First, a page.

One thing we really like about the design of Wind Horse is her big windows. The entire saloon/bridge/galley area is like a large observation station on the cruising life. But these come with one negative: the need to be clean to get the most out of the views. And there is a lot of area to be maintained.
There is a second issue which also drives us to act. That is visibility when we are underway. If the windows are prepped correctly, sea and rain quickly sheds, so that our visibility is excellent even when there is a lot of wet flying about.
We’re anchored in Bahia Sur, at the bottom end of Cedros Island of Baja California as this is being written. We spent the last 26 hours beating up from Magdelena Bay into 15 to 30 knots of wind and sometimes very steep 8- to 12-foot (2.4 to 3.6m) seas. As it has been a couple of months and several thousand miles since we last did a full maintenance cycle, this is one of the things on the “list” before moving on towards San Diego.
As long as the windows are free of salt they will shed water quickly. With continual heavy spray the old water does not get a chance to dry. But with intermittent spray, especially during the day, eventually salt begins to accumulate. Once this occurs, the old salt acts as a magnet for additional accumulations, and visibility drops.
If we get onto the dried salt quickly, with a spray of fresh water and perhaps a quick wipe with a damp rag, it comes right off. Three minutes of work on the forward-facing windows and we’re set. However, on the last couple of passages we did not act quickly enough, so there is an accumulation to be removed.
The process we use is to first wash with soapy water, and then rinse.
Next, if there is still a build up of salt, we use a product called “Lime Away” which is made for cutting mineral deposits in showers. There are a variety of these available in most supermarkets and hardware stores. Spray it on, and then wipe it and the salt build-up right off.
This also works for heavy salt crusts on stainless (which we sometimes have after a long passage). One word of caution: Do not use this on plastic, and take care with painted surfaces. In our case, with bare aluminum and glass, there are no finish issues.
The next step after rinsing is to wipe the windows dry. And then comes the special stuff.
We’ve talked about RainX before. It provides a wetting agent and helps rain and sea water sheet off the windows. It really works well. We typically apply it to the forward windows every couple of months and the rest of the windows twice a year. The entire window is coated, and then wiped with a clean rag, before being dried off.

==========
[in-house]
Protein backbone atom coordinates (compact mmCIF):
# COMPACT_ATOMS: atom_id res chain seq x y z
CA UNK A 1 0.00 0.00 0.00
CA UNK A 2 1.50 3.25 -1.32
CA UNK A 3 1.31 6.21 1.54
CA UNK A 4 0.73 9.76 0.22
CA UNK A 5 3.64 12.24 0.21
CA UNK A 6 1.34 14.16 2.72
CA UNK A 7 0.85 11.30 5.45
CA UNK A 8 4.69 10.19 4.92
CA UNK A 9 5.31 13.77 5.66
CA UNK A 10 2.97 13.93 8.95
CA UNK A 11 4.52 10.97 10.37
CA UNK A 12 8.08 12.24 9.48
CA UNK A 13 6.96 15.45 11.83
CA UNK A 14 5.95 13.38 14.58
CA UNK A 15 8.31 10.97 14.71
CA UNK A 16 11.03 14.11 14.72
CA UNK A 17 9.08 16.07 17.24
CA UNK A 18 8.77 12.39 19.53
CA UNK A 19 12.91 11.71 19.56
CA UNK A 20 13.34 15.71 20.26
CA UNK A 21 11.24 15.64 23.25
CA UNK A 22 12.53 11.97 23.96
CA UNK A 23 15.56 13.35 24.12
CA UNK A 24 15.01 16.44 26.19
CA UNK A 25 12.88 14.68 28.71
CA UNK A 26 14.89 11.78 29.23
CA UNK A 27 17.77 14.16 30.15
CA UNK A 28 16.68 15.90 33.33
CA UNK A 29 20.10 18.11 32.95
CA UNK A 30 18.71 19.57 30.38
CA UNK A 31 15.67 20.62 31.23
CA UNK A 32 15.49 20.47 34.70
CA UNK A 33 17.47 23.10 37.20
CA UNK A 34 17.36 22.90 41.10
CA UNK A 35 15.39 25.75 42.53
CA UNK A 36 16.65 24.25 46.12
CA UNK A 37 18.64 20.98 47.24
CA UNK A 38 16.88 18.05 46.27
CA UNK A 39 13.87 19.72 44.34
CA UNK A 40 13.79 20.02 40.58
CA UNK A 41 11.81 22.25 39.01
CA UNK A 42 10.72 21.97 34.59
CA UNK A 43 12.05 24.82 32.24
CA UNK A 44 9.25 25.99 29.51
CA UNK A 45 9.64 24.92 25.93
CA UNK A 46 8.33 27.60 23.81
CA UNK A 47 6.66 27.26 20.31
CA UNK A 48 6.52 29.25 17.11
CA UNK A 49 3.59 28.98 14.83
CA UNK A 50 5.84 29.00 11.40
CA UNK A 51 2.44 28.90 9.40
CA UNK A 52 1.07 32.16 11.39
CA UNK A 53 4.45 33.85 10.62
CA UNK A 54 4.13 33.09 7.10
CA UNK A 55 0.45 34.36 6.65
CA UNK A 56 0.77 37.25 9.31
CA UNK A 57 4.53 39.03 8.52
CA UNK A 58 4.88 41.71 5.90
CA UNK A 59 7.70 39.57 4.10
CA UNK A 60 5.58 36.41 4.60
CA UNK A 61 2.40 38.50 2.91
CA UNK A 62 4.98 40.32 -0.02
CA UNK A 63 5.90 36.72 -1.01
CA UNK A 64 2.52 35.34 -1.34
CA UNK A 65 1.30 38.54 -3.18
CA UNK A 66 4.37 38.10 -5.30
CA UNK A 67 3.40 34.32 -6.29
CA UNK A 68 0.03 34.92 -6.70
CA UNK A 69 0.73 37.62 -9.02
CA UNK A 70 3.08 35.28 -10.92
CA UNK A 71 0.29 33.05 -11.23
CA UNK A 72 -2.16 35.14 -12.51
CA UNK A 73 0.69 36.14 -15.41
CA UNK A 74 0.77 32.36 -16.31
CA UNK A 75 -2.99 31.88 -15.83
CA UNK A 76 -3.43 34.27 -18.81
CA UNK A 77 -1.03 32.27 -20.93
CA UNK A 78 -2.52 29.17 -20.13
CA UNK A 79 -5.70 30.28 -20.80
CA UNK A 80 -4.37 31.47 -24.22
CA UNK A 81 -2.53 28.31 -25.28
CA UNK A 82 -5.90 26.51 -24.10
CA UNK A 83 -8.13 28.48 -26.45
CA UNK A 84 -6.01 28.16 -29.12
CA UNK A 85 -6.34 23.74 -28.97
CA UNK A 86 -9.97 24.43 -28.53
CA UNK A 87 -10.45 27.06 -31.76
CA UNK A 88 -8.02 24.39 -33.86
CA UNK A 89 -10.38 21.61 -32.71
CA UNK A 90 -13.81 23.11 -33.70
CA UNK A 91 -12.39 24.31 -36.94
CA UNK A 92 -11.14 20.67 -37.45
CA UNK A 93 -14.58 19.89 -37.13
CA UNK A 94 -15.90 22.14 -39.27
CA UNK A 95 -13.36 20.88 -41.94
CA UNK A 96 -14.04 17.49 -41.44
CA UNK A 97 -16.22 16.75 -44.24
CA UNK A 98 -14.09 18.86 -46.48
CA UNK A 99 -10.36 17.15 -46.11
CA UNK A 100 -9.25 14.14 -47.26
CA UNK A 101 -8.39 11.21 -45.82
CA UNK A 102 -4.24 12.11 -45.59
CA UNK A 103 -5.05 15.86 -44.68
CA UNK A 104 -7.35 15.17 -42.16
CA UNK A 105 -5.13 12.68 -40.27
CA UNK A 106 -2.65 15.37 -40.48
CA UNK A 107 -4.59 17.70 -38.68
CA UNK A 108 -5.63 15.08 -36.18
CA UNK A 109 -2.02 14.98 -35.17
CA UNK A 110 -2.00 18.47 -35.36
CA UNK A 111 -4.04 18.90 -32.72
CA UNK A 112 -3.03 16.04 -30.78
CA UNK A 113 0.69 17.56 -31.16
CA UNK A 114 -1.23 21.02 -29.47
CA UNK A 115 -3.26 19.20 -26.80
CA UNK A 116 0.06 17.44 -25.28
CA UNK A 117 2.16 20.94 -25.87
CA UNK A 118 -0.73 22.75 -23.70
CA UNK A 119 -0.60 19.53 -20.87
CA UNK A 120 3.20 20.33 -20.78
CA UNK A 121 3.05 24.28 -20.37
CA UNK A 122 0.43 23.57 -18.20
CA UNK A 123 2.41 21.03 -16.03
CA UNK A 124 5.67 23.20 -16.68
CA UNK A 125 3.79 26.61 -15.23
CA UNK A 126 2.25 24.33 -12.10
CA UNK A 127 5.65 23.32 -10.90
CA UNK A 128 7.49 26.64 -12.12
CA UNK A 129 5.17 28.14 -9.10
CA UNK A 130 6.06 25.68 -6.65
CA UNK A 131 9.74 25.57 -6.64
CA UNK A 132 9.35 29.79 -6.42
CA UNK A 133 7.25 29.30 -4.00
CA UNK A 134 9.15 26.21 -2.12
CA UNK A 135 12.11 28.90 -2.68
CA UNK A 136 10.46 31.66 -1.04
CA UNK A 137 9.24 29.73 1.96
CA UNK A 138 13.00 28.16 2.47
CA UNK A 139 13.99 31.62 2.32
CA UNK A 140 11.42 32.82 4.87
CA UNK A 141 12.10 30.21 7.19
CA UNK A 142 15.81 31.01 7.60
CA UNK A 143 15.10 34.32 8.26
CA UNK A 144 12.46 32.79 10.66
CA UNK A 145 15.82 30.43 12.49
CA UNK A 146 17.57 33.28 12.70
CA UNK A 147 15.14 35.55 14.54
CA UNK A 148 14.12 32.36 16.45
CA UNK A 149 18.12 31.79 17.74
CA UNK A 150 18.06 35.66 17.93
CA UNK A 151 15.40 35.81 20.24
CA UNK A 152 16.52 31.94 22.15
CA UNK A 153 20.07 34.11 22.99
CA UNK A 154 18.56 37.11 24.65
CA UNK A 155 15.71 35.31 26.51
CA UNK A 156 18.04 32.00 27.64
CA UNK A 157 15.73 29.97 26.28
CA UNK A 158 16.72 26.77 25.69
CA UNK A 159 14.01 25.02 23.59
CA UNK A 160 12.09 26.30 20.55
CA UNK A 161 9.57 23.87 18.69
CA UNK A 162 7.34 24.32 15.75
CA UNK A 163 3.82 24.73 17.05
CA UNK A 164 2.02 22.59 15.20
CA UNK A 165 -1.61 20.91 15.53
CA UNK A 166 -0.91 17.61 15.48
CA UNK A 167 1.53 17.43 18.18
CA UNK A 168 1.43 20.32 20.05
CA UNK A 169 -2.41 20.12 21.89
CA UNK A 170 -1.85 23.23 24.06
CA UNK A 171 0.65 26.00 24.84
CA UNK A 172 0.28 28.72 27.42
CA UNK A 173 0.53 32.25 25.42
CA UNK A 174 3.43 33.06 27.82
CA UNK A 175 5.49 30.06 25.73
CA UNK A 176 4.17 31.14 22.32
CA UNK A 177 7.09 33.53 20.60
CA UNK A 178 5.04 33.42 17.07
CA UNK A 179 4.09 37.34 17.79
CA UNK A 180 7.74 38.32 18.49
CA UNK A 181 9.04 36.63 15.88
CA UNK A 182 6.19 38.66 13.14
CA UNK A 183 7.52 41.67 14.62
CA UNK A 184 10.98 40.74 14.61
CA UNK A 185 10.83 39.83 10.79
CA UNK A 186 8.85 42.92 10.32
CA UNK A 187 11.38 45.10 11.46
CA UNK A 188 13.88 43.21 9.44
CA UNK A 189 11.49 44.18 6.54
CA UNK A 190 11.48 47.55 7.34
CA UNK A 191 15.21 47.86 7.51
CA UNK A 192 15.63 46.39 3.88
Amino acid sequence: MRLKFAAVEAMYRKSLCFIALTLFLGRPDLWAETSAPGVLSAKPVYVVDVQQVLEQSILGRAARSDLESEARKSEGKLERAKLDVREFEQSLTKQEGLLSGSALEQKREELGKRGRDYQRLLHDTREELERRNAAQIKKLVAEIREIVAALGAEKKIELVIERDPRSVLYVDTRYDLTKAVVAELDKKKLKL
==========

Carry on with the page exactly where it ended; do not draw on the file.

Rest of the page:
You can pick up RainX in most auto parts stores.
When we were doing the design work on Wind Horse we looked hard at windshield wipers and built-in spray systems. We decided to try the boat first without wipers (we made provisions to add them if needed). Now, after almost 20,000 miles, much of it in rainy and spray-filled passages, we are happy with the no-wiper decision.
The built-in rinse system would be handy in some conditions. However, this involved a lot of plumbing of pressure water in areas filled with electrical gear, and we are leery of the risk posed by a leak. A deck hose is always ready, and while it does require going forward for a minute, we find this simpler approach still to our liking.
OK, so how does this work in the real world? The passage north from Cedros Island provides some good photos of this system in action. Just past the island we had a north-flowing (favorable) current stacking up the waves, in occasionally very steep sets. Wind Horse is exceptionally dry, but in these conditions she will periodically stick her nose through a wave.
The next four photos were taken with the camera set on motor drive, shooting at a speed of five frames per second. What you are seeing is every other frame. The entire sequence covers 1.6 seconds.
First photo – scoop up the crest of a wave and it hurtles down the deck towards the windows.
Second photo – windows are partially obscured.
Third photo – sea water totally covers the forward three windows and blocks visibility.
And finally, in the fourth photo, the water sheds off the window and we have visibility again. In this process we are without forward visibility for three-quarters of a second. As this is actually a pretty rare occurrence, even on a rough passage like this one, we think this simple approach has a lot to recommend it.
Think of the fun we had going through these conditions for 500 miles, just so we could demonstrate this approach to window maintenance!